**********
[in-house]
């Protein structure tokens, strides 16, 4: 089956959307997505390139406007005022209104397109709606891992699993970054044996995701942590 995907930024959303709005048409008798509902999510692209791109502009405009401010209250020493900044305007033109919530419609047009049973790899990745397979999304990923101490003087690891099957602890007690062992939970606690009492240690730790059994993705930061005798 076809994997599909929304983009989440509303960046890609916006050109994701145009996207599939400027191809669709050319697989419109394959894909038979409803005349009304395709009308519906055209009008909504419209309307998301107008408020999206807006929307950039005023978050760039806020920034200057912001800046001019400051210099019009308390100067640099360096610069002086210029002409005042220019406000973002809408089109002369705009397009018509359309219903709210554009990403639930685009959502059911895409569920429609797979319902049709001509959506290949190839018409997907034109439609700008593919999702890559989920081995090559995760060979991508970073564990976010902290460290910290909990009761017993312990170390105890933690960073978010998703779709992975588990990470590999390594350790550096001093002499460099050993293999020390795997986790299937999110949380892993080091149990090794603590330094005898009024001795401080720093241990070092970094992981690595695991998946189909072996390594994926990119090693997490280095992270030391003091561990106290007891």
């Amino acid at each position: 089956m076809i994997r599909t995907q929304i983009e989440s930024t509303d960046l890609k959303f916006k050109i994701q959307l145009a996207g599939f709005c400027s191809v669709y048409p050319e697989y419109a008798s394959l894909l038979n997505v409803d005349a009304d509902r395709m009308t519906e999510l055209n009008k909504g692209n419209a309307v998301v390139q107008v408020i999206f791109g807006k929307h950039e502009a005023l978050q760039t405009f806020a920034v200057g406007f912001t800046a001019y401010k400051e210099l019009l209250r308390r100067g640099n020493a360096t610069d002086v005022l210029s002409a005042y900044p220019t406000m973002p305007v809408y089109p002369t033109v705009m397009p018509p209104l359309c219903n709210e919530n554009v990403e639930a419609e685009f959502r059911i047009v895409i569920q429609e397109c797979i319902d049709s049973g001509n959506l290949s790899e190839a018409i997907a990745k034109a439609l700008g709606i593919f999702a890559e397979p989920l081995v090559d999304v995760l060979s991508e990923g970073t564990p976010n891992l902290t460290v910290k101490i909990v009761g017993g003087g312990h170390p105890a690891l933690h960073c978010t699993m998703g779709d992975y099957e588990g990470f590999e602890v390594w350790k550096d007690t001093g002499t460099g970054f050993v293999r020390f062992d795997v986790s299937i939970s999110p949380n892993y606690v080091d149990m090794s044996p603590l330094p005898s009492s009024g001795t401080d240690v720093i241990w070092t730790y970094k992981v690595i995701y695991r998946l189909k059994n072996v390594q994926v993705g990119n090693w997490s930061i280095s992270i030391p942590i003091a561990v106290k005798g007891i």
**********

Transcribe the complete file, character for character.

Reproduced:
[in-house]
């Protein structure tokens, strides 16, 4: 089956959307997505390139406007005022209104397109709606891992699993970054044996995701942590 995907930024959303709005048409008798509902999510692209791109502009405009401010209250020493900044305007033109919530419609047009049973790899990745397979999304990923101490003087690891099957602890007690062992939970606690009492240690730790059994993705930061005798 076809994997599909929304983009989440509303960046890609916006050109994701145009996207599939400027191809669709050319697989419109394959894909038979409803005349009304395709009308519906055209009008909504419209309307998301107008408020999206807006929307950039005023978050760039806020920034200057912001800046001019400051210099019009308390100067640099360096610069002086210029002409005042220019406000973002809408089109002369705009397009018509359309219903709210554009990403639930685009959502059911895409569920429609797979319902049709001509959506290949190839018409997907034109439609700008593919999702890559989920081995090559995760060979991508970073564990976010902290460290910290909990009761017993312990170390105890933690960073978010998703779709992975588990990470590999390594350790550096001093002499460099050993293999020390795997986790299937999110949380892993080091149990090794603590330094005898009024001795401080720093241990070092970094992981690595695991998946189909072996390594994926990119090693997490280095992270030391003091561990106290007891």
């Amino acid at each position: 089956m076809i994997r599909t995907q929304i983009e989440s930024t509303d960046l890609k959303f916006k050109i994701q959307l145009a996207g599939f709005c400027s191809v669709y048409p050319e697989y419109a008798s394959l894909l038979n997505v409803d005349a009304d509902r395709m009308t519906e999510l055209n009008k909504g692209n419209a309307v998301v390139q107008v408020i999206f791109g807006k929307h950039e502009a005023l978050q760039t405009f806020a920034v200057g406007f912001t800046a001019y401010k400051e210099l019009l209250r308390r100067g640099n020493a360096t610069d002086v005022l210029s002409a005042y900044p220019t406000m973002p305007v809408y089109p002369t033109v705009m397009p018509p209104l359309c219903n709210e919530n554009v990403e639930a419609e685009f959502r059911i047009v895409i569920q429609e397109c797979i319902d049709s049973g001509n959506l290949s790899e190839a018409i997907a990745k034109a439609l700008g709606i593919f999702a890559e397979p989920l081995v090559d999304v995760l060979s991508e990923g970073t564990p976010n891992l902290t460290v910290k101490i909990v009761g017993g003087g312990h170390p105890a690891l933690h960073c978010t699993m998703g779709d992975y099957e588990g990470f590999e602890v390594w350790k550096d007690t001093g002499t460099g970054f050993v293999r020390f062992d795997v986790s299937i939970s999110p949380n892993y606690v080091d149990m090794s044996p603590l330094p005898s009492s009024g001795t401080d240690v720093i241990w070092t730790y970094k992981v690595i995701y695991r998946l189909k059994n072996v390594q994926v993705g990119n090693w997490s930061i280095s992270i030391p942590i003091a561990v106290k005798g007891i």